Pat, thank you for all of the great work that have you done for this community in the last three days. To the police chief and to the superintendent of schools, thank you for your great service, as well. To all of the first responders, thank you.
When I came into the hall, one of the first songs to be played on the piano was “Amazing Grace,” which is fitting for any number of reasons. It’s become an anthem for first responders. It has great words. It also speaks of the power of faith.
“Amazing Grace” was written by a former sea captain engaged in the slave trade. And those profound words that “I once was lost and now am found” speak to us on a day like today when we are called upon – dare I say even required to be invested in our faith.
A faith so evident in this room and in this community at this time. A faith that is, after all, at its very core a gift from God. A faith in which we find comfort and hope and compassion. A faith in which we are given the power to go on, to survive that which has befallen this community, these families, these spouses. That which has happened and is unimaginable and unthinkable and was never, we thought, intended to be upon us here in Connecticut, or in Newtown, or in Sandy Hook.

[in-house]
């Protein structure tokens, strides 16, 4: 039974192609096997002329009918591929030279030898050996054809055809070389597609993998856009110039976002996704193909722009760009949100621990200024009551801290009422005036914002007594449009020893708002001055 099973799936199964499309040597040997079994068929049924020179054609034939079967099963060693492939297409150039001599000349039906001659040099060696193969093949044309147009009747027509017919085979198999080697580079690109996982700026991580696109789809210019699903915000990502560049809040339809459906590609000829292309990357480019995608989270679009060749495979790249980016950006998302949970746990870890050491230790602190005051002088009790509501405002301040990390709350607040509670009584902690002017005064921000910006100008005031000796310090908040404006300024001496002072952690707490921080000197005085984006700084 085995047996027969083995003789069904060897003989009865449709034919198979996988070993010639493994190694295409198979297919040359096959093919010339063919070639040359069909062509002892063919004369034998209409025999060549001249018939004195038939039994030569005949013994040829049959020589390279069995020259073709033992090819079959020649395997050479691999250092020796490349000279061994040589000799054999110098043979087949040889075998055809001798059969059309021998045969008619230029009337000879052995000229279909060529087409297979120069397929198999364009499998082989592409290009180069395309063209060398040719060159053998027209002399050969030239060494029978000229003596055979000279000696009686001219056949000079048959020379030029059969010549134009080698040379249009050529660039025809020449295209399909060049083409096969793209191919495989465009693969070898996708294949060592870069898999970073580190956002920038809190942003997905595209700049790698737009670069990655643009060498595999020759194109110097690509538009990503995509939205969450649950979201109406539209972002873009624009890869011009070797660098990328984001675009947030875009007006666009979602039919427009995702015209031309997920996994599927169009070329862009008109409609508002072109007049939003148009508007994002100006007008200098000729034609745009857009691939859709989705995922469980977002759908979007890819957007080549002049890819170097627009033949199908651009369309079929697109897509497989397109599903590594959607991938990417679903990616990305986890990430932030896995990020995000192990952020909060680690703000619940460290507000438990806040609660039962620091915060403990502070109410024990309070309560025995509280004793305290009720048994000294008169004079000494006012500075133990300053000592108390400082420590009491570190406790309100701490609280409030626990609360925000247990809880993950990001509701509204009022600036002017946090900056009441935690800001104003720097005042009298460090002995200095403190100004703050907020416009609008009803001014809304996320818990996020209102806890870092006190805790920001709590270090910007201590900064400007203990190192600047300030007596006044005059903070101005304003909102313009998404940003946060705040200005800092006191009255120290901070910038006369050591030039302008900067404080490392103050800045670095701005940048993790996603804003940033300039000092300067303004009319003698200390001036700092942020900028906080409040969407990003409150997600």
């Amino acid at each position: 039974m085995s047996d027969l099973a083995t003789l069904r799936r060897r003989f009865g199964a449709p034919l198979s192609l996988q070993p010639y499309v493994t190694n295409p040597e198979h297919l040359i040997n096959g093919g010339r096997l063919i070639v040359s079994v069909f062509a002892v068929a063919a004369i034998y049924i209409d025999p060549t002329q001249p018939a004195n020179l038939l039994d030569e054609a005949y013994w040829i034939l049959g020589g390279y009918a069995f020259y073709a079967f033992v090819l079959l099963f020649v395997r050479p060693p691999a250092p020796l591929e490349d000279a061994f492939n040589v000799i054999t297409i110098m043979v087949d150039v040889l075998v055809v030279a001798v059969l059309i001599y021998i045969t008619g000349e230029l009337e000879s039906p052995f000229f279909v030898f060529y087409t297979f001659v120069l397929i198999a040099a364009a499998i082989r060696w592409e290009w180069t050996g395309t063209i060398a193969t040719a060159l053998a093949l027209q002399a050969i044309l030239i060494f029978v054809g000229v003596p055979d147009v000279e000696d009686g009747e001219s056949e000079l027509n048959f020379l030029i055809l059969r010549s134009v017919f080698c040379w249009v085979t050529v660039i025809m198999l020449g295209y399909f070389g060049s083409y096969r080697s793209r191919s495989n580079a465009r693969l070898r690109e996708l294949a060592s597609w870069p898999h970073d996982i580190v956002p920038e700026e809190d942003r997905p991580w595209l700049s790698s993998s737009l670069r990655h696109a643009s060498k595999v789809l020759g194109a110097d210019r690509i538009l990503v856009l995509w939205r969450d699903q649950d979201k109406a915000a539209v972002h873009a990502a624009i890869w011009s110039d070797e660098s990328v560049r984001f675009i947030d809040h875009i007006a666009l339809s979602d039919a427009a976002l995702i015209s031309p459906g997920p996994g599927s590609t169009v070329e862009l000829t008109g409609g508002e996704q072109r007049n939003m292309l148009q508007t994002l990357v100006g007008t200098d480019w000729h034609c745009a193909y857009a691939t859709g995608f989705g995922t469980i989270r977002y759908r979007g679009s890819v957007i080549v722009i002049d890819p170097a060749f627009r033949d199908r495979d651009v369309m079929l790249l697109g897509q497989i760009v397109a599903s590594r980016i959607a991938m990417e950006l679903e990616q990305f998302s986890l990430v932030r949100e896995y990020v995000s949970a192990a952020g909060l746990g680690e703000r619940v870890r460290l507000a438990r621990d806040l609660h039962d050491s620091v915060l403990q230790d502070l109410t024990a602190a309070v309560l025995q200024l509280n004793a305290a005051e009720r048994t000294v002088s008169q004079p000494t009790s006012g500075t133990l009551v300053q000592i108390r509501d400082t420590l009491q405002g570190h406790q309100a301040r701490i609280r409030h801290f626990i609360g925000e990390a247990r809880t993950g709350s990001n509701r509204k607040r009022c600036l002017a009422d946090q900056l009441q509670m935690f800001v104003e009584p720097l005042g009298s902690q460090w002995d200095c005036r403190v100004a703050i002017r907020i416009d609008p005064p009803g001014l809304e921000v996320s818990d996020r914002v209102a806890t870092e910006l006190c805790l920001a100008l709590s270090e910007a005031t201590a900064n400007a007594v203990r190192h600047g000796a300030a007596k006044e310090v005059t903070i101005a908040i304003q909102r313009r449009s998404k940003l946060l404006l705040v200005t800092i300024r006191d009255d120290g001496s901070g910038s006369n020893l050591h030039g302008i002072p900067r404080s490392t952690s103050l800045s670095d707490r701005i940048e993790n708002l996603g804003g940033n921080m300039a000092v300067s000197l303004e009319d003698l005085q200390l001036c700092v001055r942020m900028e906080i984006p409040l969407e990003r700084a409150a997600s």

I choose to think about the fact that in the coming days we will officially enter winter. And that is always to be followed by the spring. Let me assure you that in winter each time I see the beginning of a snowfall, I will be thinking of those 27 souls lost just a few days ago.
Each time the day gets a little longer, I will think and dream of the lives that might have been and the lives that were so full of grace. And when the flowers start to come out of the ground, and when they rise up, I will know that we are in touch with those that we have lost in the last few days.
We will go on. We will find strength. Faith is a gift, as is our ability to support one another in our greater community.
To all of you, I extend my most profound condolences on behalf of all of your fellow citizens for what you have seen, what you have witnessed and what have you personally experienced.
We will move on, we will never forget, we will in many ways be made stronger for what has transpired. And we will get better.
We are blessed today to have with us the president of the United States, who upon meeting with Pat and I just a little while ago said that the most difficult day of his presidency was Friday, when he heard the news of that which had befallen this community. I assured him that Connecticut, Newtown and Sandy Hook are strong, and I welcomed him on your behalf to our community. I now introduce the President of the United States.